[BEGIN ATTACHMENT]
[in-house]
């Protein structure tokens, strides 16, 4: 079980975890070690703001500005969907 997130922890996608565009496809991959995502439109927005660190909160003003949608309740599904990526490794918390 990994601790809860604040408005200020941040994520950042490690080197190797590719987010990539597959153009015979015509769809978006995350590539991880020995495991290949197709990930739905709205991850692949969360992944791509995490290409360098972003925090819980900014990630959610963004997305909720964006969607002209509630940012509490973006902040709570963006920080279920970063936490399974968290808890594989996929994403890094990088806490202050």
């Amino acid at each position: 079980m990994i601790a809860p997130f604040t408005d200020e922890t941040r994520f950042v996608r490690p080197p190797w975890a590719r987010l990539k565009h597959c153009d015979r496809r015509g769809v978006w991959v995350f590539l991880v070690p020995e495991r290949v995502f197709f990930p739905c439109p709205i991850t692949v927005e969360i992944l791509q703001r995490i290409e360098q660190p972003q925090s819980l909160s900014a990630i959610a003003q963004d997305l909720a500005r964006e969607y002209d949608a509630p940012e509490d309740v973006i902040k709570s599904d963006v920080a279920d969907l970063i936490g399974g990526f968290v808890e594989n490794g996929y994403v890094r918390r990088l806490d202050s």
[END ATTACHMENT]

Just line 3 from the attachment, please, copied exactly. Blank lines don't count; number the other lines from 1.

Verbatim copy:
């Amino acid at each position: 079980m990994i601790a809860p997130f604040t408005d200020e922890t941040r994520f950042v996608r490690p080197p190797w975890a590719r987010l990539k565009h597959c153009d015979r496809r015509g769809v978006w991959v995350f590539l991880v070690p020995e495991r290949v995502f197709f990930p739905c439109p709205i991850t692949v927005e969360i992944l791509q703001r995490i290409e360098q660190p972003q925090s819980l909160s900014a990630i959610a003003q963004d997305l909720a500005r964006e969607y002209d949608a509630p940012e509490d309740v973006i902040k709570s599904d963006v920080a279920d969907l970063i936490g399974g990526f968290v808890e594989n490794g996929y994403v890094r918390r990088l806490d202050s």